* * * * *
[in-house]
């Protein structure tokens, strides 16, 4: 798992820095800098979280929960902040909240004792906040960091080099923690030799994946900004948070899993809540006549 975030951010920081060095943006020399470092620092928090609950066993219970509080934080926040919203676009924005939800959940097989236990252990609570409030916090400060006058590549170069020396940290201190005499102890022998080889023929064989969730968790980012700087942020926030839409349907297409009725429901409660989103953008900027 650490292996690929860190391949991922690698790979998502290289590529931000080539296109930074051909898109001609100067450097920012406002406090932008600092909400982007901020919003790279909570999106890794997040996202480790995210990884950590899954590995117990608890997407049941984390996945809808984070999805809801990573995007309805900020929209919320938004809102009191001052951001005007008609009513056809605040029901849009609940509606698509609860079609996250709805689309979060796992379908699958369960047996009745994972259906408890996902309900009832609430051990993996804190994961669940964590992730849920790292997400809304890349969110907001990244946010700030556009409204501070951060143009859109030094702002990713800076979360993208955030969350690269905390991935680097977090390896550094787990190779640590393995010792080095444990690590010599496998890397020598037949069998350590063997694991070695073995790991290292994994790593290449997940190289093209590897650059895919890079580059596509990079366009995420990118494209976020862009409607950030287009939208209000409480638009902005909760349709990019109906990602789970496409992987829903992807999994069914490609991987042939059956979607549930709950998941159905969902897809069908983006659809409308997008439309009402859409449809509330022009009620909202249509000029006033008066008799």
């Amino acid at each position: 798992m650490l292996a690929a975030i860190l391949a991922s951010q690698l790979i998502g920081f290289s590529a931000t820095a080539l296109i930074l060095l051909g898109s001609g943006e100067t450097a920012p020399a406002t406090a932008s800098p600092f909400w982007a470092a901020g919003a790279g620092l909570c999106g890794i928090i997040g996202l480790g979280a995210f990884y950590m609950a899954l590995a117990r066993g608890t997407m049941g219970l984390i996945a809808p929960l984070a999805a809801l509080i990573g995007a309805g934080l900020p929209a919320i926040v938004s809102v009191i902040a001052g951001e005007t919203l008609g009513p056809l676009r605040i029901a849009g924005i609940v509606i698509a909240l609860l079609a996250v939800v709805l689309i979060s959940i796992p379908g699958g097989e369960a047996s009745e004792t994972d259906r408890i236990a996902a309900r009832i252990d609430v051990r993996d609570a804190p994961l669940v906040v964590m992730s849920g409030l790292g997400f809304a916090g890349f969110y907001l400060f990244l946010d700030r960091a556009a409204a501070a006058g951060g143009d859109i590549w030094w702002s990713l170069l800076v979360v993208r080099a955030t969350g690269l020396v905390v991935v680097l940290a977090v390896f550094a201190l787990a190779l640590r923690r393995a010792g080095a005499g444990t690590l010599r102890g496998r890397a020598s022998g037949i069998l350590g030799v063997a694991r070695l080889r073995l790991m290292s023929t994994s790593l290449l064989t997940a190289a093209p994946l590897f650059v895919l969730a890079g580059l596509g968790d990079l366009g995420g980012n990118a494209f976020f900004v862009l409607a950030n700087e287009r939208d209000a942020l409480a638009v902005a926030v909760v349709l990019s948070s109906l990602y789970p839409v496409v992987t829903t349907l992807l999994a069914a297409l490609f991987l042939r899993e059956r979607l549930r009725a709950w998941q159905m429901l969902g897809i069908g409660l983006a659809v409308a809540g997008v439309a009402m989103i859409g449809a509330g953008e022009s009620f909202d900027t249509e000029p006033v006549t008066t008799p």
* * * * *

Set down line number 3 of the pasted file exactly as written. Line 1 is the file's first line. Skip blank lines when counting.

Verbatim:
């Amino acid at each position: 798992m650490l292996a690929a975030i860190l391949a991922s951010q690698l790979i998502g920081f290289s590529a931000t820095a080539l296109i930074l060095l051909g898109s001609g943006e100067t450097a920012p020399a406002t406090a932008s800098p600092f909400w982007a470092a901020g919003a790279g620092l909570c999106g890794i928090i997040g996202l480790g979280a995210f990884y950590m609950a899954l590995a117990r066993g608890t997407m049941g219970l984390i996945a809808p929960l984070a999805a809801l509080i990573g995007a309805g934080l900020p929209a919320i926040v938004s809102v009191i902040a001052g951001e005007t919203l008609g009513p056809l676009r605040i029901a849009g924005i609940v509606i698509a909240l609860l079609a996250v939800v709805l689309i979060s959940i796992p379908g699958g097989e369960a047996s009745e004792t994972d259906r408890i236990a996902a309900r009832i252990d609430v051990r993996d609570a804190p994961l669940v906040v964590m992730s849920g409030l790292g997400f809304a916090g890349f969110y907001l400060f990244l946010d700030r960091a556009a409204a501070a006058g951060g143009d859109i590549w030094w702002s990713l170069l800076v979360v993208r080099a955030t969350g690269l020396v905390v991935v680097l940290a977090v390896f550094a201190l787990a190779l640590r923690r393995a010792g080095a005499g444990t690590l010599r102890g496998r890397a020598s022998g037949i069998l350590g030799v063997a694991r070695l080889r073995l790991m290292s023929t994994s790593l290449l064989t997940a190289a093209p994946l590897f650059v895919l969730a890079g580059l596509g968790d990079l366009g995420g980012n990118a494209f976020f900004v862009l409607a950030n700087e287009r939208d209000a942020l409480a638009v902005a926030v909760v349709l990019s948070s109906l990602y789970p839409v496409v992987t829903t349907l992807l999994a069914a297409l490609f991987l042939r899993e059956r979607l549930r009725a709950w998941q159905m429901l969902g897809i069908g409660l983006a659809v409308a809540g997008v439309a009402m989103i859409g449809a509330g953008e022009s009620f909202d900027t249509e000029p006033v006549t008066t008799p």